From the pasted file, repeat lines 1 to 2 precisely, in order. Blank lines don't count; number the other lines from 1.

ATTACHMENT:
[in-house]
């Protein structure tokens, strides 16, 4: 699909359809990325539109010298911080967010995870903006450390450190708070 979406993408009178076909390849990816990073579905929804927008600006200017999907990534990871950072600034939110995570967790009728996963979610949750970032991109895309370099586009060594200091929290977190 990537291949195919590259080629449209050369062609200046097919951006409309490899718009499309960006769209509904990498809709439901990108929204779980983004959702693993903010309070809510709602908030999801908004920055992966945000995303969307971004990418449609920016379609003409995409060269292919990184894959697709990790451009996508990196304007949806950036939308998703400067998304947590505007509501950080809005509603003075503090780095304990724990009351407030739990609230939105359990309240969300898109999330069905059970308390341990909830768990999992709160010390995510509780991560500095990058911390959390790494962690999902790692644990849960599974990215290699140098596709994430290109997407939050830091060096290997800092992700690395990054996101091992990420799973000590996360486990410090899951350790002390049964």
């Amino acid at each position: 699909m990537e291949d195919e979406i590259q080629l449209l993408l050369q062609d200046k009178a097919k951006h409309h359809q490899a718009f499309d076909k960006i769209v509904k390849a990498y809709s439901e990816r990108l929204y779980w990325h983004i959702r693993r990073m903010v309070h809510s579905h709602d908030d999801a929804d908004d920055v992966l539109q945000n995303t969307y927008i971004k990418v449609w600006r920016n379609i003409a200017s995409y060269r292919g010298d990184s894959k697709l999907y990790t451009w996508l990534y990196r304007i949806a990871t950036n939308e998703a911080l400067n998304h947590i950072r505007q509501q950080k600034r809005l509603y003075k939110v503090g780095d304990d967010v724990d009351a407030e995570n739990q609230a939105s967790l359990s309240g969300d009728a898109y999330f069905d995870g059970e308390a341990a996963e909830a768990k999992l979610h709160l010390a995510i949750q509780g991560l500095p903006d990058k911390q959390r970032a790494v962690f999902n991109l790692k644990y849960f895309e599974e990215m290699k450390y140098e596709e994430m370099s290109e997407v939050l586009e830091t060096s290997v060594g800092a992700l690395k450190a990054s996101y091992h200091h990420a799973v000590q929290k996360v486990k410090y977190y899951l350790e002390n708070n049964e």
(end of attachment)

[in-house]
């Protein structure tokens, strides 16, 4: 699909359809990325539109010298911080967010995870903006450390450190708070 979406993408009178076909390849990816990073579905929804927008600006200017999907990534990871950072600034939110995570967790009728996963979610949750970032991109895309370099586009060594200091929290977190 990537291949195919590259080629449209050369062609200046097919951006409309490899718009499309960006769209509904990498809709439901990108929204779980983004959702693993903010309070809510709602908030999801908004920055992966945000995303969307971004990418449609920016379609003409995409060269292919990184894959697709990790451009996508990196304007949806950036939308998703400067998304947590505007509501950080809005509603003075503090780095304990724990009351407030739990609230939105359990309240969300898109999330069905059970308390341990909830768990999992709160010390995510509780991560500095990058911390959390790494962690999902790692644990849960599974990215290699140098596709994430290109997407939050830091060096290997800092992700690395990054996101091992990420799973000590996360486990410090899951350790002390049964």